- In many countries, you can’t flush paper or anything else down the toilet. You’ve just got to get over that. In some places, you may not even have an actual toilet. Again, try to see it as a fun challenge (and take a deep breath of fresh air before you go in).
- Standards of service vary from country to country. Accepting that fact is essential for the benefit of all concerned. You can’t get angry at your Parisian waiter for not coming to check on you every five minutes; that’s just now how it’s done in Paris, and lack of attention does not mean that you have a bad waiter.
- Waiting in line can be a verrrrrrry different experience in some countries. You may encounter lines that are are more wide than they are long or where people are constantly cutting or where everyone is yelling or where there is only one person dealing with the line despite its absolutely massive length. This is why it is essential to pack your patience (and maybe a flask).
It’s easy to become anxious in countries that are less developed, where for instance you can’t drink the water. Act cautiously (I’m paranoid about digestive illnesses when I travel) but don’t let this become the entire focus of your trip.
- Choose Your Travel Companions Carefully
I’ve been extraordinarily fortunate in the people with whom I’ve done all of my big trips, and that’s largely down to luck because I’ve never actually evaluated potential travel partners or thought “so-and-so would be really great to see _____ with; I should see if she’s interested!” My trips have come together pretty organically. Nearly all of my international travel before the end of college was with school groups (three weeks in Italy during high school, summer in Spain during college, various Model UN trips), so not only did I have friends with me; I had a lot of friends with me. In big groups, the dynamics aren’t so important – if you don’t jive with someone, you don’t have to spend time with them. Where your companions really matter is when there’s a smaller group or just the two of you – anytime that you’re expected to spend the majority of your time exclusively with those people.
I don’t think there’s a particular rule to follow when considering whether to travel with someone. My trips to Venezuela, Colombia, Panama, and Romania were with a male friend of mine who is in many ways my polar opposite, and all were awesome. In such situations, it’s important to be aware before the trip of any potential sources of conflict. (I am not averse to taking risks while traveling, but I am nowhere near adopting Greg’s mantra of “live by 30 or die trying.” I adjusted the boundaries of my comfort zone, and he exercised a little more caution. Compromise is key.) Personality is a major factor, but other things matter too. Know how much money you’re willing/able to spend during the trip and how that compares to your companions. Do you like the same kind of food? How willing are you to try local cuisine? (It’s a bummer to arrive somewhere and learn that your companion has no interest whatsoever in eating like a local.) How much physical activity are you up for? (Will you want to rely on public transportation, or are you willing to walk everywhere?) Are you more interested in working from a checklist of tourist activities or just wandering around? Are you an active tourist, or are you more interested in just relaxing? Do you need some alone time every day? If you’re part of a group, are you willing to do things on your own, or do you need the reassuring presence of the others at every moment? There are no wrong answers to any of these questions, but you should know your own answers and those of your travel companion(s) before you leave, or preferably even before you book.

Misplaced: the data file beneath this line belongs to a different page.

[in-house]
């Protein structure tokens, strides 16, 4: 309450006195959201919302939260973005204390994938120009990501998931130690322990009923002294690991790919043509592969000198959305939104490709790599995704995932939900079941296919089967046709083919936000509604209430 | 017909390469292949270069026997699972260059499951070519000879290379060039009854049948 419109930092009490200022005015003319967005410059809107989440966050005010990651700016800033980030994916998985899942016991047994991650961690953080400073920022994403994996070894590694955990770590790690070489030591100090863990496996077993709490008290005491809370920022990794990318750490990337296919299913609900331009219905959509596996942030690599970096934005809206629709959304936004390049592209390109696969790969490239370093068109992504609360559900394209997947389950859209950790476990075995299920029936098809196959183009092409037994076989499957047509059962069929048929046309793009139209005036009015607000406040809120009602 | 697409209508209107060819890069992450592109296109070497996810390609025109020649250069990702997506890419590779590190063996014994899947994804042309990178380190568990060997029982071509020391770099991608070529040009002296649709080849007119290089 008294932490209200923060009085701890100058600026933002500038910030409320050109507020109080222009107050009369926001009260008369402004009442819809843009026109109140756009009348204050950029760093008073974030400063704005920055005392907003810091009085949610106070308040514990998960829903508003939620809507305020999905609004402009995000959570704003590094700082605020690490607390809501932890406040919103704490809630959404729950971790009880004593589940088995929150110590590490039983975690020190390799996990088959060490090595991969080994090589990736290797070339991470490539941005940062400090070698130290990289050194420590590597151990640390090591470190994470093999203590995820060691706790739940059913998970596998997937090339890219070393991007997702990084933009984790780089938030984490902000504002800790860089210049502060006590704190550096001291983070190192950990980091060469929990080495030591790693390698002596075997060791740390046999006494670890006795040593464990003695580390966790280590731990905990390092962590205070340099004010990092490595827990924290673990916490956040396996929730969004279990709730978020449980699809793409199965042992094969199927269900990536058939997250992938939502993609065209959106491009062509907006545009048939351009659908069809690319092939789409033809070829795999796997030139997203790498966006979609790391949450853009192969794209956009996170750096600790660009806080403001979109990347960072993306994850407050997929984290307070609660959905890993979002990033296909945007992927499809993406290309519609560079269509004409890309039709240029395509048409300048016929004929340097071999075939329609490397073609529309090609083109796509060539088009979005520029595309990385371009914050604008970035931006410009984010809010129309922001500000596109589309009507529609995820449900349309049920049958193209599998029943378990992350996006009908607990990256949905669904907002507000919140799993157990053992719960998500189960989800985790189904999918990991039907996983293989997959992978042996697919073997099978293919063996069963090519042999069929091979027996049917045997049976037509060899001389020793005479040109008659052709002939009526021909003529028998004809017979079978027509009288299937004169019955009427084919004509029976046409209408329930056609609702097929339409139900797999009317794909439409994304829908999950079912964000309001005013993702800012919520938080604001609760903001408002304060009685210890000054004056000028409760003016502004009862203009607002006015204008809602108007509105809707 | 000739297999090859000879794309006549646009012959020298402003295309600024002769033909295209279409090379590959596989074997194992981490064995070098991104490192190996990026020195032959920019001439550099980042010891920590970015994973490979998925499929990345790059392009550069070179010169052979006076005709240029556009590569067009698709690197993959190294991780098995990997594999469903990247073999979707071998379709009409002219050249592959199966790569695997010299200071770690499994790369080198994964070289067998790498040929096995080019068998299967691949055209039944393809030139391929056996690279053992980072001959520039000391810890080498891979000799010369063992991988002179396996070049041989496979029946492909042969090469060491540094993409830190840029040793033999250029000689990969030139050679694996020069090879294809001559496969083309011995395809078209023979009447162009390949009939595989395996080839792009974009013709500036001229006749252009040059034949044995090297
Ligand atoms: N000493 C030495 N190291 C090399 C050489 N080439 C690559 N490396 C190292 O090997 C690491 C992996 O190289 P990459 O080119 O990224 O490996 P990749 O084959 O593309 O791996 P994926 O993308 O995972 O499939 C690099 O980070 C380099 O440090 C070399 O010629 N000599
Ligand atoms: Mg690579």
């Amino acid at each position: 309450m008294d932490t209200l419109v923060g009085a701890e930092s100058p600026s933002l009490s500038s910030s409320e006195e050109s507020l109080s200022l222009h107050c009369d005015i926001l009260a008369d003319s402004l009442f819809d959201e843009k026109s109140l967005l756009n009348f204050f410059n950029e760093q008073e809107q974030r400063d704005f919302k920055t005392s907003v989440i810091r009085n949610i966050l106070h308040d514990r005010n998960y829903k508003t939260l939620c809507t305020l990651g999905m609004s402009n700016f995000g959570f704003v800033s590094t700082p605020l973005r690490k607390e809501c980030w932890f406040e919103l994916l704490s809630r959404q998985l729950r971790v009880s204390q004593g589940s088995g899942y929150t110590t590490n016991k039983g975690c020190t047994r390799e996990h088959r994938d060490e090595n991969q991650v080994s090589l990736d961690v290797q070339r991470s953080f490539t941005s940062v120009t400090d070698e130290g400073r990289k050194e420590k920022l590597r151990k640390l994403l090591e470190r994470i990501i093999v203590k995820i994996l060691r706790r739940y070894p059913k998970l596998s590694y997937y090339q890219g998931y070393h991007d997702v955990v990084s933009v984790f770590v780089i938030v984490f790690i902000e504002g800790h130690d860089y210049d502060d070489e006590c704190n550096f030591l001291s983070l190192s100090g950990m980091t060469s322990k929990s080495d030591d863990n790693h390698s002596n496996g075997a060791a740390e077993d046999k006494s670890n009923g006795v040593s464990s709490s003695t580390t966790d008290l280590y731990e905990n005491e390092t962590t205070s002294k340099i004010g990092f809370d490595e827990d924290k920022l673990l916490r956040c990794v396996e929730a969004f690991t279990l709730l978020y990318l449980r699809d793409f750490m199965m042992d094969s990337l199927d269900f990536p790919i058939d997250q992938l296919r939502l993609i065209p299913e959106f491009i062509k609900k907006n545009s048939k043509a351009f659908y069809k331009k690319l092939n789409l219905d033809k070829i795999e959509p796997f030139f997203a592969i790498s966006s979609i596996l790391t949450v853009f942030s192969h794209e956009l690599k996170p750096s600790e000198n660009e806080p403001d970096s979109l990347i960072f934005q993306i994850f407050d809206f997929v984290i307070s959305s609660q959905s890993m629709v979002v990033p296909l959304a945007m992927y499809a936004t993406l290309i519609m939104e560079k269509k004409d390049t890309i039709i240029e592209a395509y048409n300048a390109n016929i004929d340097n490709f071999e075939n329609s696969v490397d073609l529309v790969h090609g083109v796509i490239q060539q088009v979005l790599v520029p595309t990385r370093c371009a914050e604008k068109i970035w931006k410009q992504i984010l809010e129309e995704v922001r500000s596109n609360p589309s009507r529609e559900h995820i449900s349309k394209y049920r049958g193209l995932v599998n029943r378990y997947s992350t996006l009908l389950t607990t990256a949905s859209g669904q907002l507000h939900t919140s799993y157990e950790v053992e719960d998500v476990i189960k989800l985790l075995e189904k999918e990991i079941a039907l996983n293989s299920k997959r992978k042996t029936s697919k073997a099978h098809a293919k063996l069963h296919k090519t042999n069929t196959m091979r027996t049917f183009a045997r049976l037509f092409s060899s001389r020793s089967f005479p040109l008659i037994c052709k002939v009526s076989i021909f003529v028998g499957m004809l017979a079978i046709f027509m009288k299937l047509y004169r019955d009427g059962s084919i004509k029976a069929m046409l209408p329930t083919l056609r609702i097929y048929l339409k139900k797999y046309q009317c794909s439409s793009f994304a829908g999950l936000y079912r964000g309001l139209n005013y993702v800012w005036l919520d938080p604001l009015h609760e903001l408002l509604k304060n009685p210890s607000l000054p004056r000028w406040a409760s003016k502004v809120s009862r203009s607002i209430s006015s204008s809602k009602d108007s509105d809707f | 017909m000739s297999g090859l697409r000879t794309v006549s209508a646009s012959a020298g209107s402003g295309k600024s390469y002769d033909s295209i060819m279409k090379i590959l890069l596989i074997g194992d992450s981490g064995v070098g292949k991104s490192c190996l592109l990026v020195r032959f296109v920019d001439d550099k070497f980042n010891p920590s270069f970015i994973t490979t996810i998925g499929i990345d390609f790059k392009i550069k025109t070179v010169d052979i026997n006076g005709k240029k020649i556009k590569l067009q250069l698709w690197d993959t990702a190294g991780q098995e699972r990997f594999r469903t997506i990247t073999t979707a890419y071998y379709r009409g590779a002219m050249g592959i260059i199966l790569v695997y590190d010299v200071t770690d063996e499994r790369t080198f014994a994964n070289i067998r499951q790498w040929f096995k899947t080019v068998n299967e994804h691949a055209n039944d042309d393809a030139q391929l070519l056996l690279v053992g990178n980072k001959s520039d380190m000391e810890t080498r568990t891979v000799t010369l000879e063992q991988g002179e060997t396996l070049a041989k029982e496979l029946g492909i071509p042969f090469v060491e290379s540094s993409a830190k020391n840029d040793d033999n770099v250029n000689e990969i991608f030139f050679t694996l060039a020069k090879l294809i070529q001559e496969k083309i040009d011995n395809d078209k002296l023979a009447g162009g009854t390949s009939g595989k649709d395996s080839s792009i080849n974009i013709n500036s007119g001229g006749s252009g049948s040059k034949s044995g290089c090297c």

Having a conversation ahead of time can save some frustration during the trip. Try to get on the same page about everything so that you can manage expectations and minimize situations of diplomatic indecision. You might consider establishing a codeword for use in situations of tension. (My mom and aunt would say “bananas” to each other while in Paris if they were getting frustrated with each other.) You should not have to be someone other than who you are while you’re traveling. You should be willing to compromise, but if you think you’re going to miss out on a significant number of things because of your travel companion(s), you should rethink your trip. In all likelihood, you’ll only go to a particular place one time in your life. Make sure you can make the most of it!